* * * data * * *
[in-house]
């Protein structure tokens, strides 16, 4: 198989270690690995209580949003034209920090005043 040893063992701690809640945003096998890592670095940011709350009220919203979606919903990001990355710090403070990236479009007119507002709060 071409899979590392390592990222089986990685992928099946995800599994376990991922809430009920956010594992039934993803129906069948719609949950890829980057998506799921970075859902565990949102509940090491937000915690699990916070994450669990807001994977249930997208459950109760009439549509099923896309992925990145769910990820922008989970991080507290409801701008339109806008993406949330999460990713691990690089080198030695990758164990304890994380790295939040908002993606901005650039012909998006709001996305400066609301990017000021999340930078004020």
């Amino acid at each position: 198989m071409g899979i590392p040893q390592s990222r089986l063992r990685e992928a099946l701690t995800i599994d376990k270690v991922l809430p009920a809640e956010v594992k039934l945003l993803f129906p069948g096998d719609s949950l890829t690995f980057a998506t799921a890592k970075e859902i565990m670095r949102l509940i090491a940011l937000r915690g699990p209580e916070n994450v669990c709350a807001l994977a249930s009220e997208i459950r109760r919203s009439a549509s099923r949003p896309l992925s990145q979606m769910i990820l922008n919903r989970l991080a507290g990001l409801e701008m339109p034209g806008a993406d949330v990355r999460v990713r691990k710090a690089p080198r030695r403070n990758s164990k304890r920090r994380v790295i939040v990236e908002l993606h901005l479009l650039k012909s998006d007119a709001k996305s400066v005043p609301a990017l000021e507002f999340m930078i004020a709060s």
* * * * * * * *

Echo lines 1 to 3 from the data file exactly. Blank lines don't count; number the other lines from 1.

[in-house]
């Protein structure tokens, strides 16, 4: 198989270690690995209580949003034209920090005043 040893063992701690809640945003096998890592670095940011709350009220919203979606919903990001990355710090403070990236479009007119507002709060 071409899979590392390592990222089986990685992928099946995800599994376990991922809430009920956010594992039934993803129906069948719609949950890829980057998506799921970075859902565990949102509940090491937000915690699990916070994450669990807001994977249930997208459950109760009439549509099923896309992925990145769910990820922008989970991080507290409801701008339109806008993406949330999460990713691990690089080198030695990758164990304890994380790295939040908002993606901005650039012909998006709001996305400066609301990017000021999340930078004020």
């Amino acid at each position: 198989m071409g899979i590392p040893q390592s990222r089986l063992r990685e992928a099946l701690t995800i599994d376990k270690v991922l809430p009920a809640e956010v594992k039934l945003l993803f129906p069948g096998d719609s949950l890829t690995f980057a998506t799921a890592k970075e859902i565990m670095r949102l509940i090491a940011l937000r915690g699990p209580e916070n994450v669990c709350a807001l994977a249930s009220e997208i459950r109760r919203s009439a549509s099923r949003p896309l992925s990145q979606m769910i990820l922008n919903r989970l991080a507290g990001l409801e701008m339109p034209g806008a993406d949330v990355r999460v990713r691990k710090a690089p080198r030695r403070n990758s164990k304890r920090r994380v790295i939040v990236e908002l993606h901005l479009l650039k012909s998006d007119a709001k996305s400066v005043p609301a990017l000021e507002f999340m930078i004020a709060s």